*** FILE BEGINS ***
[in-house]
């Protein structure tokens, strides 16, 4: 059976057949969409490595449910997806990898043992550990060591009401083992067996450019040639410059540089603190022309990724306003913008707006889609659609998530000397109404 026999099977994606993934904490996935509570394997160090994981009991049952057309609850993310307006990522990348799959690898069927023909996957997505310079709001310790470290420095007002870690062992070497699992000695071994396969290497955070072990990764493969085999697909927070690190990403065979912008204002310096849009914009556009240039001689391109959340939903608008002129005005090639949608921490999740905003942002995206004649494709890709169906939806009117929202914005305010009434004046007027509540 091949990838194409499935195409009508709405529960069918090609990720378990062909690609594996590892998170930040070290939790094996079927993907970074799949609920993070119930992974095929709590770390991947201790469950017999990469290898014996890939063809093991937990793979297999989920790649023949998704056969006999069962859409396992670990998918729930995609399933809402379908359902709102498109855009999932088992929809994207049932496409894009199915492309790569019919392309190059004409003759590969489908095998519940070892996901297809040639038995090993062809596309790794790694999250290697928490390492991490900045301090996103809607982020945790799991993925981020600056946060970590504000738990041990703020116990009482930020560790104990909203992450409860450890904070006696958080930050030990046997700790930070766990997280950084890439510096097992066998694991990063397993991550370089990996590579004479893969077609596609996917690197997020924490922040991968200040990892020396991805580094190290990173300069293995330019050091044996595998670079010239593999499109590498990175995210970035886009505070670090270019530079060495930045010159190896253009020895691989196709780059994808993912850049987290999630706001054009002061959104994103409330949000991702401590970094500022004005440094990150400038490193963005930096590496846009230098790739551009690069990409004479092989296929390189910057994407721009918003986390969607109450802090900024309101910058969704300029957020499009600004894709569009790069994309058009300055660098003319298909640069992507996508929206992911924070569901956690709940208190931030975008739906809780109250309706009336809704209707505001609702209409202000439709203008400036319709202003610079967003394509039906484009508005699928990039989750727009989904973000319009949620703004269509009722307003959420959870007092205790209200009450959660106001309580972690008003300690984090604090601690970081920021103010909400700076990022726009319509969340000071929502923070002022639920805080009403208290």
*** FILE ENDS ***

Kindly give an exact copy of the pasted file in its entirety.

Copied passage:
[in-house]
């Protein structure tokens, strides 16, 4: 059976057949969409490595449910997806990898043992550990060591009401083992067996450019040639410059540089603190022309990724306003913008707006889609659609998530000397109404 026999099977994606993934904490996935509570394997160090994981009991049952057309609850993310307006990522990348799959690898069927023909996957997505310079709001310790470290420095007002870690062992070497699992000695071994396969290497955070072990990764493969085999697909927070690190990403065979912008204002310096849009914009556009240039001689391109959340939903608008002129005005090639949608921490999740905003942002995206004649494709890709169906939806009117929202914005305010009434004046007027509540 091949990838194409499935195409009508709405529960069918090609990720378990062909690609594996590892998170930040070290939790094996079927993907970074799949609920993070119930992974095929709590770390991947201790469950017999990469290898014996890939063809093991937990793979297999989920790649023949998704056969006999069962859409396992670990998918729930995609399933809402379908359902709102498109855009999932088992929809994207049932496409894009199915492309790569019919392309190059004409003759590969489908095998519940070892996901297809040639038995090993062809596309790794790694999250290697928490390492991490900045301090996103809607982020945790799991993925981020600056946060970590504000738990041990703020116990009482930020560790104990909203992450409860450890904070006696958080930050030990046997700790930070766990997280950084890439510096097992066998694991990063397993991550370089990996590579004479893969077609596609996917690197997020924490922040991968200040990892020396991805580094190290990173300069293995330019050091044996595998670079010239593999499109590498990175995210970035886009505070670090270019530079060495930045010159190896253009020895691989196709780059994808993912850049987290999630706001054009002061959104994103409330949000991702401590970094500022004005440094990150400038490193963005930096590496846009230098790739551009690069990409004479092989296929390189910057994407721009918003986390969607109450802090900024309101910058969704300029957020499009600004894709569009790069994309058009300055660098003319298909640069992507996508929206992911924070569901956690709940208190931030975008739906809780109250309706009336809704209707505001609702209409202000439709203008400036319709202003610079967003394509039906484009508005699928990039989750727009989904973000319009949620703004269509009722307003959420959870007092205790209200009450959660106001309580972690008003300690984090604090601690970081920021103010909400700076990022726009319509969340000071929502923070002022639920805080009403208290």